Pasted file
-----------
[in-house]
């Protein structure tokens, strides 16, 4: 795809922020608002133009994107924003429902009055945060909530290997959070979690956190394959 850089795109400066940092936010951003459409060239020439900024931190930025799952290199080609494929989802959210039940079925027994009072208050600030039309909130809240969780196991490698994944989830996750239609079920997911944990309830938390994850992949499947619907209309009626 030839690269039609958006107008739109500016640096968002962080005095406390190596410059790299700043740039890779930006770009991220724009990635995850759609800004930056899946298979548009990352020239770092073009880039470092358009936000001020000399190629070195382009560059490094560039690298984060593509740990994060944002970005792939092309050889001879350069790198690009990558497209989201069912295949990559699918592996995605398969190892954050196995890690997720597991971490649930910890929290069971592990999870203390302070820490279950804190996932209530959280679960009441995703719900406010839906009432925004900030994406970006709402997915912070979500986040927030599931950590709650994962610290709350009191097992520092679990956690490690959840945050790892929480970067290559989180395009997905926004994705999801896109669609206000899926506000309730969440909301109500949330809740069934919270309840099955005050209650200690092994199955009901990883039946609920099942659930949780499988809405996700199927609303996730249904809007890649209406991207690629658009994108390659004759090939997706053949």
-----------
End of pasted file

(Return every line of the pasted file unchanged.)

[in-house]
């Protein structure tokens, strides 16, 4: 795809922020608002133009994107924003429902009055945060909530290997959070979690956190394959 850089795109400066940092936010951003459409060239020439900024931190930025799952290199080609494929989802959210039940079925027994009072208050600030039309909130809240969780196991490698994944989830996750239609079920997911944990309830938390994850992949499947619907209309009626 030839690269039609958006107008739109500016640096968002962080005095406390190596410059790299700043740039890779930006770009991220724009990635995850759609800004930056899946298979548009990352020239770092073009880039470092358009936000001020000399190629070195382009560059490094560039690298984060593509740990994060944002970005792939092309050889001879350069790198690009990558497209989201069912295949990559699918592996995605398969190892954050196995890690997720597991971490649930910890929290069971592990999870203390302070820490279950804190996932209530959280679960009441995703719900406010839906009432925004900030994406970006709402997915912070979500986040927030599931950590709650994962610290709350009191097992520092679990956690490690959840945050790892929480970067290559989180395009997905926004994705999801896109669609206000899926506000309730969440909301109500949330809740069934919270309840099955005050209650200690092994199955009901990883039946609920099942659930949780499988809405996700199927609303996730249904809007890649209406991207690629658009994108390659004759090939997706053949």